With no sports, community spirit, shared emotions are quarantined too

Mike KnaakColumn, Print Sartell - St. Stephen, Print St. JosephLeave a Comment

With friends and family out of work, sick or even dying, writing about something as seemingly trivial as the loss of games and sports appears out of place, if not insensitive.

Now as the grass is turning green and the stay-at-home routine enters its second month, the loss of sports can’t be ignored.

Opening golf courses two weeks ago reminded me about what’s not open – baseball diamonds, soccer fields and tennis courts.

The missing diversions of sports, so important to many of us as participants and spectators, took another hit last week when the Minnesota State High School League canceled all spring sports including state tournaments.

The same week, the Minnesota Baseball Association indefinitely postponed the amateur baseball season. But the association says, “Once the governor says go, our games can start the next day.” No spring training needed for these guys.

As a long-ago high school sports participant and a not-so-long ago parent of high school athletes, I know the loss of the spring season for high school athletes is a huge disappointment.

For seniors, the loss is particularly sad for many of them who know that high school is their last chance to play competitive team sports. The hope for one last shot at competing in a state tournament quickly vanished.

Minnesota’s spring high school sports season is always a gamble because late snowstorms or cold snaps often scramble the schedule. But most athletes never imagined an entire season gone.

Central Minnesota is a hot bed of town team baseball. Just about every Stearns County town fields a team among the 300 or so teams throughout Minnesota. A summer Sunday afternoon just is not right without a game.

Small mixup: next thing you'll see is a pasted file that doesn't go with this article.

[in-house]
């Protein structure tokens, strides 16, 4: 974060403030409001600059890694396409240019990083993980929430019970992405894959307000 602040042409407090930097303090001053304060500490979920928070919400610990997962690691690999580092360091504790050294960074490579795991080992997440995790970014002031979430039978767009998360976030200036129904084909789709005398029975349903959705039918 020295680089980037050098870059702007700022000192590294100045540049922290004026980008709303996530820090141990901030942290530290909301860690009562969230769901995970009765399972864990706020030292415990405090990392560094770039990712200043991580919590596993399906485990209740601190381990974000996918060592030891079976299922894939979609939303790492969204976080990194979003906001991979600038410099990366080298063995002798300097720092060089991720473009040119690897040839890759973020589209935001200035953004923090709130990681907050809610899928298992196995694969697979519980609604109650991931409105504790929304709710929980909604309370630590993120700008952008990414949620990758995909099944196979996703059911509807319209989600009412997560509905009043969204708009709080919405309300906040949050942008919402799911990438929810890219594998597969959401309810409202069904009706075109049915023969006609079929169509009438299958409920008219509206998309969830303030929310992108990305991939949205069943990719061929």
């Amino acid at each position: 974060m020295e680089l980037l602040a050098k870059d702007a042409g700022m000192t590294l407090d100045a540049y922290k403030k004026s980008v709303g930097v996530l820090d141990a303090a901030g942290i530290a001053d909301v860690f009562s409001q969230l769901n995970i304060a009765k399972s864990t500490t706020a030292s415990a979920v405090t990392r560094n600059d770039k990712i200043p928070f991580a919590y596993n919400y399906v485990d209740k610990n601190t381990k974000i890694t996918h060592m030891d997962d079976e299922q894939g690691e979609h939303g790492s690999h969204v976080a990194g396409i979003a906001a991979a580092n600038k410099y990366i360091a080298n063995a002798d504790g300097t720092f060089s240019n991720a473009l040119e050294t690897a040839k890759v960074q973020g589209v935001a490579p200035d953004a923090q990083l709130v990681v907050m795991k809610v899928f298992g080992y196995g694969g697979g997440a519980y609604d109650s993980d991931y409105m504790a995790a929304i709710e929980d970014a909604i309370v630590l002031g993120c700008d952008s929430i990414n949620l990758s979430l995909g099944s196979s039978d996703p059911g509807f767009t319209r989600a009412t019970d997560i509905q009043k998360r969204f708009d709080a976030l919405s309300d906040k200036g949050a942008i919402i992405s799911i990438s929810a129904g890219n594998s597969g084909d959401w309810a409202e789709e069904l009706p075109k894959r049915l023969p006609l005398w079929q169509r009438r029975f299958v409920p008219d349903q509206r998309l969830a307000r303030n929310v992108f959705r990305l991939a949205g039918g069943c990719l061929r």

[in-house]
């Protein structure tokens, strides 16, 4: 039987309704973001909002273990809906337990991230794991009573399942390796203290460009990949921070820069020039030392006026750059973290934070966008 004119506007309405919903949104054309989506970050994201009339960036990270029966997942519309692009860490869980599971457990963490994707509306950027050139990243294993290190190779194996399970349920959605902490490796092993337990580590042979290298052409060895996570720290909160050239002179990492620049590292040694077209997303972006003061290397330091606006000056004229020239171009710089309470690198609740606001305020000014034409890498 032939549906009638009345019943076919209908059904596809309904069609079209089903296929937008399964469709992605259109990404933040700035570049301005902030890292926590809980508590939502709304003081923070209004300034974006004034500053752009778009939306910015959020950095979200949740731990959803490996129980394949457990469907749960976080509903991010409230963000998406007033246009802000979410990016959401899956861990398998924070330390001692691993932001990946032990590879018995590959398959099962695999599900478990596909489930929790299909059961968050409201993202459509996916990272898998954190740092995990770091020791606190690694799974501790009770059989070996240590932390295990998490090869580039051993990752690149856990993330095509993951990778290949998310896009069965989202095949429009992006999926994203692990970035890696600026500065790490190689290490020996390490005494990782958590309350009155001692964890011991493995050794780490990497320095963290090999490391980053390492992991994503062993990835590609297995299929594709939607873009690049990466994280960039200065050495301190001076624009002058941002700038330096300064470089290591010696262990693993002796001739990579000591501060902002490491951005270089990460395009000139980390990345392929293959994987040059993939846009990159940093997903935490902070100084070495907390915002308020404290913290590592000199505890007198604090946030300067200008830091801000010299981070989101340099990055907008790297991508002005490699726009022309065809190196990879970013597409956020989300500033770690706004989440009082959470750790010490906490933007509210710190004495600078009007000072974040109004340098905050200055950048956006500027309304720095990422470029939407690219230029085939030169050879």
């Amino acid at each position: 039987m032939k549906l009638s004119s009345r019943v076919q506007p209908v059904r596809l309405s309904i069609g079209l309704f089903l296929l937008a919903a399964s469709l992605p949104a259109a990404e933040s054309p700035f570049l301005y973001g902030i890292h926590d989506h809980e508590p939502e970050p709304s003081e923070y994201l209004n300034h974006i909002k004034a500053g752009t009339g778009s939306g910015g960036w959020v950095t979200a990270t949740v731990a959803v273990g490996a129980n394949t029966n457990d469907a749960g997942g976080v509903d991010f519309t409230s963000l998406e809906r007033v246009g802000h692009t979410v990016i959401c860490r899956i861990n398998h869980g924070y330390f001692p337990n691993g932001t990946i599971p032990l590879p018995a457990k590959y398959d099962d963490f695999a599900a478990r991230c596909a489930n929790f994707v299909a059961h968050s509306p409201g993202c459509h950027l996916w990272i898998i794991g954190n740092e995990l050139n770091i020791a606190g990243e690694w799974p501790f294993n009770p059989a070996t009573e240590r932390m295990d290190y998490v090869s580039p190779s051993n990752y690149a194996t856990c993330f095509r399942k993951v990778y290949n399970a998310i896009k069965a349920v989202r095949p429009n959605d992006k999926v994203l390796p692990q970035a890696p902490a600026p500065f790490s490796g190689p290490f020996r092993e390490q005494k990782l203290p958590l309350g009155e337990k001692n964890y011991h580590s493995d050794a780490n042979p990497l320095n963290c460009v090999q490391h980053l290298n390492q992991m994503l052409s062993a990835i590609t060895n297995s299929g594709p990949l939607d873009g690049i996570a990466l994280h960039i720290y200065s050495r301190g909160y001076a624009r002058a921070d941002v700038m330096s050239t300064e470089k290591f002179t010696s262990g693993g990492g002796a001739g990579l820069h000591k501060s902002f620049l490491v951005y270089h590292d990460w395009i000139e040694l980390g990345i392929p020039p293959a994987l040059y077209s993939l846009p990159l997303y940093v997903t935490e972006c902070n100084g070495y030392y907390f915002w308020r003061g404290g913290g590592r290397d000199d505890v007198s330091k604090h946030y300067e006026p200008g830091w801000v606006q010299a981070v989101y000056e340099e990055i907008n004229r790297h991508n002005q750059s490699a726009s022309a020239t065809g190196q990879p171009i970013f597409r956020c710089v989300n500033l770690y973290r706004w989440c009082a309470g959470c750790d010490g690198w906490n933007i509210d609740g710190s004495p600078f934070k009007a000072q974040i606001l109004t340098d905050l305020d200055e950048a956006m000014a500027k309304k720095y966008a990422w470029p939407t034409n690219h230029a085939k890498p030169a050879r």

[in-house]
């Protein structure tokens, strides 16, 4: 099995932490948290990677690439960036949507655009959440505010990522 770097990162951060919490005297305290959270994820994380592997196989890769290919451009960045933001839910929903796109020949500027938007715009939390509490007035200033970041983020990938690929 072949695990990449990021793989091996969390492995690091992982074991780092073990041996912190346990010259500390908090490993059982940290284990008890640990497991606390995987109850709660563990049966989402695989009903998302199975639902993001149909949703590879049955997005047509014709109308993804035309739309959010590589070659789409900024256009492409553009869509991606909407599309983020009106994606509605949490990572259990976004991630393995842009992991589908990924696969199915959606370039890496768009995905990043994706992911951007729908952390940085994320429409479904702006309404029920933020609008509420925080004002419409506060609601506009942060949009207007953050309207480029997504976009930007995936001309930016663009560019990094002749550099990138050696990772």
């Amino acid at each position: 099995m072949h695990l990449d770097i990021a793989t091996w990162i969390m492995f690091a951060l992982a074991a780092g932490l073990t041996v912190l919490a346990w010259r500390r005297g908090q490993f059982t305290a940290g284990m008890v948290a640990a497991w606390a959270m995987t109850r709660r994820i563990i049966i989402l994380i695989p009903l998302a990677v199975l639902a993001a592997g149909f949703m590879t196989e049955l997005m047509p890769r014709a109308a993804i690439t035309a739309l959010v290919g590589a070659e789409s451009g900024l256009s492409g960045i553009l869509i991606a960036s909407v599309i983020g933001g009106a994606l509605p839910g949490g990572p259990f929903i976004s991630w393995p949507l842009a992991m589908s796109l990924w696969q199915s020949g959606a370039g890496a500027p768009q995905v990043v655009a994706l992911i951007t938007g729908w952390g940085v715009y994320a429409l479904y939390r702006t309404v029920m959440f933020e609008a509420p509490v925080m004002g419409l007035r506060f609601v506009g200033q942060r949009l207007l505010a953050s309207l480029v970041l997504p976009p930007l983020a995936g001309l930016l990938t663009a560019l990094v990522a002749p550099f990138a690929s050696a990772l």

In my long career as a newspaper photographer, I enjoyed photographing the action and antics of amateur players. Throughout the years, I shot generations of the same family playing ball. I couldn’t believe I got paid to do such enjoyable work.

My sports photo assignments included two World Series, a Super Bowl and Stanley Cup, but many of my memorable photos are from the state amateur tournament.

Our daughters played school and club sports all through school offering my spouse and me a year-round schedule of soccer, volleyball, basketball and softball. (Until you’ve watched a junior high softball game, you really can’t appreciate the wisdom of the 10-run rule.)

When our daughters went on to college, we again became big-time sports fans with season tickets to Gopher football and Minnesota United soccer and a package of Twins tickets.

Now the Twins and Loons are sidelined. Their schedules still hang on our refrigerator, a daily reminder of what we’re missing. Even the Gopher football season is a question mark.

In the past few weeks, I’ve read about plans to restart the summer sports season. There’s speculation that baseball games could be played in empty stadiums with fans only watching on television. Or maybe, “quarantine” all teams in a location with clusters of parks such as Florida or Arizona, realigning the leagues to match available stadiums and playing a shortened, televised season. Instead of home-plate umps, technology would be used to call balls and strikes and maintain social distancing.

The PGA plans to restart its tour June 7 with the Charles Schwab Challenge in Fort Worth Texas. The golfers will play without fans on the course. I’m bored to death watching golf on television and I rarely tune in. Rather than watching golf on TV without a gallery, I’d have more fun sitting on a hill at Blackberry Ridge watching the action. At least I’d be able to catch some sun and fresh air.

What will it take to open up the stadiums to thousands of fans? Will we be sitting three seats apart and wearing masks? What about eating hot dogs and drinking beer?

Don’t view those concerns as entirely trivial. For many of us, sports offer the community connection and shared experience we’re missing, especially as the grass grows green.

Author: Mike Knaak

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